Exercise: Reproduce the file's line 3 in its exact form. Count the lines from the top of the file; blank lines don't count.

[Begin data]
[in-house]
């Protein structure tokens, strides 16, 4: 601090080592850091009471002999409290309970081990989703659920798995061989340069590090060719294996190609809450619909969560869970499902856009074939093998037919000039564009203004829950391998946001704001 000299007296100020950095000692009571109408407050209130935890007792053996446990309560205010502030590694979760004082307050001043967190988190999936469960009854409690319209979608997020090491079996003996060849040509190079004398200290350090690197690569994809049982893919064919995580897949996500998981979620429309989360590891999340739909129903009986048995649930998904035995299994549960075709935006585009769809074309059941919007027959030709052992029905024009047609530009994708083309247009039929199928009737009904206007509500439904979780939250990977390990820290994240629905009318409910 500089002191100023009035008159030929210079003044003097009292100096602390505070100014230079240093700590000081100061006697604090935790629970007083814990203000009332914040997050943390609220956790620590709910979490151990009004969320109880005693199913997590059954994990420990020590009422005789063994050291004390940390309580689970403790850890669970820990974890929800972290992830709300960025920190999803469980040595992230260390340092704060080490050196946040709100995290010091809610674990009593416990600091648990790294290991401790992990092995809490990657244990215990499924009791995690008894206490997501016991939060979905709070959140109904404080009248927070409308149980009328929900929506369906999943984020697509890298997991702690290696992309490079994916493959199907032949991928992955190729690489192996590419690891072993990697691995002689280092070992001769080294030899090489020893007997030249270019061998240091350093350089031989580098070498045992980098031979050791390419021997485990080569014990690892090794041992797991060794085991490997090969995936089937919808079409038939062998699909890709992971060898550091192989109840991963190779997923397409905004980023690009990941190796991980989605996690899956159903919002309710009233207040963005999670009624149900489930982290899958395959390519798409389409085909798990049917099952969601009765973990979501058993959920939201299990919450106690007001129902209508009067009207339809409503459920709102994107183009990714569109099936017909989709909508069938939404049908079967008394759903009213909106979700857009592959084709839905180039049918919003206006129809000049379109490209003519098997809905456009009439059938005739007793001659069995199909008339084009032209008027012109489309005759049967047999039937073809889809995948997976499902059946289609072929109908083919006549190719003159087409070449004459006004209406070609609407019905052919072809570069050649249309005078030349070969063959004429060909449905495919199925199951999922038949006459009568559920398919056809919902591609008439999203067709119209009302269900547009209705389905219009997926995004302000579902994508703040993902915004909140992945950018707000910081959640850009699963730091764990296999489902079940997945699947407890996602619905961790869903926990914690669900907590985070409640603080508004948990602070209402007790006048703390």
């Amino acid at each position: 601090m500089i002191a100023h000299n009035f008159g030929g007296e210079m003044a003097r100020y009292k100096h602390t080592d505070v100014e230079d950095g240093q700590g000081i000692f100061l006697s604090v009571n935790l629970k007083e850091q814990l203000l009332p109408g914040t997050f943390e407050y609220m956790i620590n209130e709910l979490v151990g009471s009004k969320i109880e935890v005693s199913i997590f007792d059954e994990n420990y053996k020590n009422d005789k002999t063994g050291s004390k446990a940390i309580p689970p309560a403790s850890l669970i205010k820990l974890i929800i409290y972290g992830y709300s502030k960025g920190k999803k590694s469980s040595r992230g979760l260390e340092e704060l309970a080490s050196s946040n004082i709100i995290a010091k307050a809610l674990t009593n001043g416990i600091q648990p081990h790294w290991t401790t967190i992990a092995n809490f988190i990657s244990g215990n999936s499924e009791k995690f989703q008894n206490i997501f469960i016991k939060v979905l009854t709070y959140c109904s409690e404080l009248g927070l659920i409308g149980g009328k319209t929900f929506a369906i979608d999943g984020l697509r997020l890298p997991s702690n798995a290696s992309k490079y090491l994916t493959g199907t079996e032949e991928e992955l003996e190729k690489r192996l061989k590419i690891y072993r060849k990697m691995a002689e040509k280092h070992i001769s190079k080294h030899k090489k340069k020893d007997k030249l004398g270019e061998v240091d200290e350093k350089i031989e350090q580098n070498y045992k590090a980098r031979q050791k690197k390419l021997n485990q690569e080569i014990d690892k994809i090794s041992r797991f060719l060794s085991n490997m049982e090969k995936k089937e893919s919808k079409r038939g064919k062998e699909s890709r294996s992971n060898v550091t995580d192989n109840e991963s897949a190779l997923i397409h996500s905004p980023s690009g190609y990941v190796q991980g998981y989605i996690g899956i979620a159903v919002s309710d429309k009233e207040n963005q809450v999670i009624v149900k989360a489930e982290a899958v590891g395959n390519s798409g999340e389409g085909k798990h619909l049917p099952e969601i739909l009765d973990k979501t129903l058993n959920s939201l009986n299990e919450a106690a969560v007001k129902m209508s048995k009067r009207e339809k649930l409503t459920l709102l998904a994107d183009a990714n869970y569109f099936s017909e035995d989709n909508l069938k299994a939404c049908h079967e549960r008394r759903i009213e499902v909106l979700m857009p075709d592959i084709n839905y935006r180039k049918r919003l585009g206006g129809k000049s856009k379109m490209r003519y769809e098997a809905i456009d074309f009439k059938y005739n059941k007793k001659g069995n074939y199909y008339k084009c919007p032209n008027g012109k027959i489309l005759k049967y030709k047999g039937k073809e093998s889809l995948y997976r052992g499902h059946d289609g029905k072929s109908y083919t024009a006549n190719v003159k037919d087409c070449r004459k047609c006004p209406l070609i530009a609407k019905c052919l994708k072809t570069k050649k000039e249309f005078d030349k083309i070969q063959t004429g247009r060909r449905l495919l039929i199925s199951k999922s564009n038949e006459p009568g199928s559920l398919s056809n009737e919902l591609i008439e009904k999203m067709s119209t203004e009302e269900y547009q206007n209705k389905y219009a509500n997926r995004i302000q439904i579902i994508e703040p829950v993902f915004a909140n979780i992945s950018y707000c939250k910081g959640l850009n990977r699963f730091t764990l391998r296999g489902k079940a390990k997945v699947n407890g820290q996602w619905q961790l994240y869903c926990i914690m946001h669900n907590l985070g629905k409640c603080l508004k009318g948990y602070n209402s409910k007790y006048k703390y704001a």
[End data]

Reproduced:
């Amino acid at each position: 601090m500089i002191a100023h000299n009035f008159g030929g007296e210079m003044a003097r100020y009292k100096h602390t080592d505070v100014e230079d950095g240093q700590g000081i000692f100061l006697s604090v009571n935790l629970k007083e850091q814990l203000l009332p109408g914040t997050f943390e407050y609220m956790i620590n209130e709910l979490v151990g009471s009004k969320i109880e935890v005693s199913i997590f007792d059954e994990n420990y053996k020590n009422d005789k002999t063994g050291s004390k446990a940390i309580p689970p309560a403790s850890l669970i205010k820990l974890i929800i409290y972290g992830y709300s502030k960025g920190k999803k590694s469980s040595r992230g979760l260390e340092e704060l309970a080490s050196s946040n004082i709100i995290a010091k307050a809610l674990t009593n001043g416990i600091q648990p081990h790294w290991t401790t967190i992990a092995n809490f988190i990657s244990g215990n999936s499924e009791k995690f989703q008894n206490i997501f469960i016991k939060v979905l009854t709070y959140c109904s409690e404080l009248g927070l659920i409308g149980g009328k319209t929900f929506a369906i979608d999943g984020l697509r997020l890298p997991s702690n798995a290696s992309k490079y090491l994916t493959g199907t079996e032949e991928e992955l003996e190729k690489r192996l061989k590419i690891y072993r060849k990697m691995a002689e040509k280092h070992i001769s190079k080294h030899k090489k340069k020893d007997k030249l004398g270019e061998v240091d200290e350093k350089i031989e350090q580098n070498y045992k590090a980098r031979q050791k690197k390419l021997n485990q690569e080569i014990d690892k994809i090794s041992r797991f060719l060794s085991n490997m049982e090969k995936k089937e893919s919808k079409r038939g064919k062998e699909s890709r294996s992971n060898v550091t995580d192989n109840e991963s897949a190779l997923i397409h996500s905004p980023s690009g190609y990941v190796q991980g998981y989605i996690g899956i979620a159903v919002s309710d429309k009233e207040n963005q809450v999670i009624v149900k989360a489930e982290a899958v590891g395959n390519s798409g999340e389409g085909k798990h619909l049917p099952e969601i739909l009765d973990k979501t129903l058993n959920s939201l009986n299990e919450a106690a969560v007001k129902m209508s048995k009067r009207e339809k649930l409503t459920l709102l998904a994107d183009a990714n869970y569109f099936s017909e035995d989709n909508l069938k299994a939404c049908h079967e549960r008394r759903i009213e499902v909106l979700m857009p075709d592959i084709n839905y935006r180039k049918r919003l585009g206006g129809k000049s856009k379109m490209r003519y769809e098997a809905i456009d074309f009439k059938y005739n059941k007793k001659g069995n074939y199909y008339k084009c919007p032209n008027g012109k027959i489309l005759k049967y030709k047999g039937k073809e093998s889809l995948y997976r052992g499902h059946d289609g029905k072929s109908y083919t024009a006549n190719v003159k037919d087409c070449r004459k047609c006004p209406l070609i530009a609407k019905c052919l994708k072809t570069k050649k000039e249309f005078d030349k083309i070969q063959t004429g247009r060909r449905l495919l039929i199925s199951k999922s564009n038949e006459p009568g199928s559920l398919s056809n009737e919902l591609i008439e009904k999203m067709s119209t203004e009302e269900y547009q206007n209705k389905y219009a509500n997926r995004i302000q439904i579902i994508e703040p829950v993902f915004a909140n979780i992945s950018y707000c939250k910081g959640l850009n990977r699963f730091t764990l391998r296999g489902k079940a390990k997945v699947n407890g820290q996602w619905q961790l994240y869903c926990i914690m946001h669900n907590l985070g629905k409640c603080l508004k009318g948990y602070n209402s409910k007790y006048k703390y704001a």